This boils down to needing a very low kv motor if using brushless, a gearbox / belt drive to drop the revs, or a brushed motor of the big slogger type. If starting from scratch, I'm certain Dave's suggestion in his post would do the job perfectly, not expensive either..
If you are going ahead with brushless, you are aiming for a propeller rpm of under 200 rpm to 2 or 3 thousand, so choose a motor etc accordingly.
In my view, the propeller should be around 70 mm minimum, three or four blade .
Good luck with the build, and keep the ballast very low and we'll spread in that hull, or you'll be sailing upside down.
Edited By Charles Oates on 27/07/2020 10:24:06
|Thread: End point question|
Hi Noel, I might have missed something, but if the model is being overpowered to such a drastic degree, why not just reduce the supply voltage from the 12volts you imply you are using, to 6volts?
|Thread: 3 Motors RC Boat|
Those are my thoughts too, it comes down to walking before you can run. Experience comes with time and practice, then most of the questions will have been answered on your learning curve.
I also notice that no one has mentioned 3rd party insurance, top performing boats can be dangerous if miss used, or something goes wrong. Imagine a 100 mph boat hitting the bank. Lots of bits of metal,, glass /carbon fibre shards, the motor and lipos going into onlookers.yuk. that's why a debris and wildfowl free water is ideal.
If speed is your thing then go for it,I used to love it, but tread carefully.
|Thread: Wanted - Veron Dolphin|
Just an idea, there's a model boat plans group on Facebook (I'm told) where old plans are shared, including requests. It might be worth a shot.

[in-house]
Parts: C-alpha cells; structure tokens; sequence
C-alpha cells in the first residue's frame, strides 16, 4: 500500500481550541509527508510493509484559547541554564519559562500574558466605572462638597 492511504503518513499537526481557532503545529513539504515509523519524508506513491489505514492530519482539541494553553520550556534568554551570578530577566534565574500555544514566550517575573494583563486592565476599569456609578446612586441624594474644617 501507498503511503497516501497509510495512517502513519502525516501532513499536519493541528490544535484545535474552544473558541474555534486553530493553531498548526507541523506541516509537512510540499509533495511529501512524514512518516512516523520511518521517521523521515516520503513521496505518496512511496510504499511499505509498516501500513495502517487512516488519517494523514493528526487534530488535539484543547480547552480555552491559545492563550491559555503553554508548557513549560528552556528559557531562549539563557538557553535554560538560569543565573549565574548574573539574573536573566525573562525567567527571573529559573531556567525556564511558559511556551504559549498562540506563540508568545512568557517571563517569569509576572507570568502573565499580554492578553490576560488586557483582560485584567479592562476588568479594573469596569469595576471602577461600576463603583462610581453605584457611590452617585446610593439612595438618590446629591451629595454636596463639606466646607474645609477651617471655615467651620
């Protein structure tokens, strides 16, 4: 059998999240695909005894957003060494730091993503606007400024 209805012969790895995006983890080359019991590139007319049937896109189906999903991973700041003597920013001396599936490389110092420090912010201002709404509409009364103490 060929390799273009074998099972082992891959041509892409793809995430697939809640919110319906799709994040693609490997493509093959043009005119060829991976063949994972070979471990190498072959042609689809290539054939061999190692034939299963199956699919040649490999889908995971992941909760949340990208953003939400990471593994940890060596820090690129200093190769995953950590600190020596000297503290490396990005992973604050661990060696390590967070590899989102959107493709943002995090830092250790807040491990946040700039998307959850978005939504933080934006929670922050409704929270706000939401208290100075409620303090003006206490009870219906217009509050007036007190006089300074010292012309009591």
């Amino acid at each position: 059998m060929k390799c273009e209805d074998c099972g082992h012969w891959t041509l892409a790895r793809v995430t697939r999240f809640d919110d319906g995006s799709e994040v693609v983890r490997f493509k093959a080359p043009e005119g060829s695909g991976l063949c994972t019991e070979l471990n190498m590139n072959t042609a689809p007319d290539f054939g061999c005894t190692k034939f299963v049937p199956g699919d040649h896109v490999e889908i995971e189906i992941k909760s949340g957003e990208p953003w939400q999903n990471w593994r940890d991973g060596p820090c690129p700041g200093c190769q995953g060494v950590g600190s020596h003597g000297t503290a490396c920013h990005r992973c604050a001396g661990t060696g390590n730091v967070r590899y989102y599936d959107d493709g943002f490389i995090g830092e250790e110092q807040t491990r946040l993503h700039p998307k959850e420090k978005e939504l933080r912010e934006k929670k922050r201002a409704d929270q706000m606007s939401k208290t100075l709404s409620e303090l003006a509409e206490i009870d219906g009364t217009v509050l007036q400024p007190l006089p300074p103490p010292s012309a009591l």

If your search fails, get together whatever dimensions, drawings, pictures you can and post again here. It's likely that an existing plan or model could be rebuilt to look like the old one, and you will probably get some suggestions for a starting point. A lot depends on your modelling experience, but it wont be too difficult.
|Thread: 3 Motors RC Boat|
Just to add my two Pennyworth, I totally agree with Ashley, a single motor and rudder is the way to go for speed. Twins are useful for scale appearance, torque, especially in large scale models and gobbling money. There's a good reason virtually all fast models do it this way......it works.
|Thread: MTB 49|
Hi Michael, if I'm understanding correctly, you're saying that the plan isn't accurate regarding the hull and superstructure size. This is not unusual, many plans, especially those drawn a long time ago were simplified. This was often to make building simpler or allow easier access to the inside. Vic dew plans for the average modeler and materials of the day, and darn good they were, but not always a perfect scale representation.